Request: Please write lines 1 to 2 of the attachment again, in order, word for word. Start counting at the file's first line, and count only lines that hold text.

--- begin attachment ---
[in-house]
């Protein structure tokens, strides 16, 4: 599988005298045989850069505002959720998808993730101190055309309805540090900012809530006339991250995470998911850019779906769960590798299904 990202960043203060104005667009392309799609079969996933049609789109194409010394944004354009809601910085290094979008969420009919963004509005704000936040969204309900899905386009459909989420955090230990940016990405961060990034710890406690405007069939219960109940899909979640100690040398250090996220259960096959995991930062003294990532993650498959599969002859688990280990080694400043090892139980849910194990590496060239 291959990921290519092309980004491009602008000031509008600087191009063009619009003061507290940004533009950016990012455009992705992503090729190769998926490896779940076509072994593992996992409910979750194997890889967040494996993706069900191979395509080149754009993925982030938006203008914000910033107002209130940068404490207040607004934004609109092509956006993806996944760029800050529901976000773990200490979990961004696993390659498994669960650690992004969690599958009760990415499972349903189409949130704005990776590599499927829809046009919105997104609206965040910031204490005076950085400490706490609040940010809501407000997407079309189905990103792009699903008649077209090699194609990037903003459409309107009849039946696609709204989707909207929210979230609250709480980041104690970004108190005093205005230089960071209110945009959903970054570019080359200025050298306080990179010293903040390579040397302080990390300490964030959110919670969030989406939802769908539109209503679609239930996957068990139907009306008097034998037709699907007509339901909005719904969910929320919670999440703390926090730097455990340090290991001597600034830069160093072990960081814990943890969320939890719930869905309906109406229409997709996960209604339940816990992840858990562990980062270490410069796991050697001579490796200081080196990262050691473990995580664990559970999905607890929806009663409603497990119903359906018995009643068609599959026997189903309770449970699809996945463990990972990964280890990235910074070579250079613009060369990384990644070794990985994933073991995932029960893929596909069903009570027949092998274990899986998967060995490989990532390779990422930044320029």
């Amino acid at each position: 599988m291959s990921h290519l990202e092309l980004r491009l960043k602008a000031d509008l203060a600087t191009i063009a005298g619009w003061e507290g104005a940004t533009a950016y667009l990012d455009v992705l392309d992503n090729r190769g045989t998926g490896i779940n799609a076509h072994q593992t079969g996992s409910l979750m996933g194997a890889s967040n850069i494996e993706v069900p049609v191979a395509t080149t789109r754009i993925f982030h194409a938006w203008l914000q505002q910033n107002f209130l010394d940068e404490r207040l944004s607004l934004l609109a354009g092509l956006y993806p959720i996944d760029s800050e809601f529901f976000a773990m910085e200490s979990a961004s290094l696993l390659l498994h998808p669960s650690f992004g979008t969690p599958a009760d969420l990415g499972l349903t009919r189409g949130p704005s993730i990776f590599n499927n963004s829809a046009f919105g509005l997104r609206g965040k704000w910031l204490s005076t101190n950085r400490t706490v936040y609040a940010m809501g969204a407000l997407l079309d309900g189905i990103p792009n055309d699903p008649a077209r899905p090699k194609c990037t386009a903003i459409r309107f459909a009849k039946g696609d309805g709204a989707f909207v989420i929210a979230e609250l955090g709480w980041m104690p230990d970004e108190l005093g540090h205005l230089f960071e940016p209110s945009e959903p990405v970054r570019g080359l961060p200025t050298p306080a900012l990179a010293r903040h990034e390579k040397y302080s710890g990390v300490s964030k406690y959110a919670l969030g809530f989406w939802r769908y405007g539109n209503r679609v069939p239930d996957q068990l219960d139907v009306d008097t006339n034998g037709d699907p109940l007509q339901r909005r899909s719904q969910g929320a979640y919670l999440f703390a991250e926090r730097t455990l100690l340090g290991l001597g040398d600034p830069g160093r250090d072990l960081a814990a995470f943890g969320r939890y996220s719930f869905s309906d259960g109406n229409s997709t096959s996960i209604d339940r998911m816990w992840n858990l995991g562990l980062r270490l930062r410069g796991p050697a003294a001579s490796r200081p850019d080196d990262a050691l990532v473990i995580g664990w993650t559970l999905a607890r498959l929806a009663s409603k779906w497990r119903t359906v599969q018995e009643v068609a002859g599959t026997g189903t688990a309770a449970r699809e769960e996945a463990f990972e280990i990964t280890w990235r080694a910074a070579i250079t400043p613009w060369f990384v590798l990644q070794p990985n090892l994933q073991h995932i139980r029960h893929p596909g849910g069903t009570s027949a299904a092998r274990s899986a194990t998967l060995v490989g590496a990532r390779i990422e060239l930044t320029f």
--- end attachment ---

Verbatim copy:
[in-house]
């Protein structure tokens, strides 16, 4: 599988005298045989850069505002959720998808993730101190055309309805540090900012809530006339991250995470998911850019779906769960590798299904 990202960043203060104005667009392309799609079969996933049609789109194409010394944004354009809601910085290094979008969420009919963004509005704000936040969204309900899905386009459909989420955090230990940016990405961060990034710890406690405007069939219960109940899909979640100690040398250090996220259960096959995991930062003294990532993650498959599969002859688990280990080694400043090892139980849910194990590496060239 291959990921290519092309980004491009602008000031509008600087191009063009619009003061507290940004533009950016990012455009992705992503090729190769998926490896779940076509072994593992996992409910979750194997890889967040494996993706069900191979395509080149754009993925982030938006203008914000910033107002209130940068404490207040607004934004609109092509956006993806996944760029800050529901976000773990200490979990961004696993390659498994669960650690992004969690599958009760990415499972349903189409949130704005990776590599499927829809046009919105997104609206965040910031204490005076950085400490706490609040940010809501407000997407079309189905990103792009699903008649077209090699194609990037903003459409309107009849039946696609709204989707909207929210979230609250709480980041104690970004108190005093205005230089960071209110945009959903970054570019080359200025050298306080990179010293903040390579040397302080990390300490964030959110919670969030989406939802769908539109209503679609239930996957068990139907009306008097034998037709699907007509339901909005719904969910929320919670999440703390926090730097455990340090290991001597600034830069160093072990960081814990943890969320939890719930869905309906109406229409997709996960209604339940816990992840858990562990980062270490410069796991050697001579490796200081080196990262050691473990995580664990559970999905607890929806009663409603497990119903359906018995009643068609599959026997189903309770449970699809996945463990990972990964280890990235910074070579250079613009060369990384990644070794990985994933073991995932029960893929596909069903009570027949092998274990899986998967060995490989990532390779990422930044320029």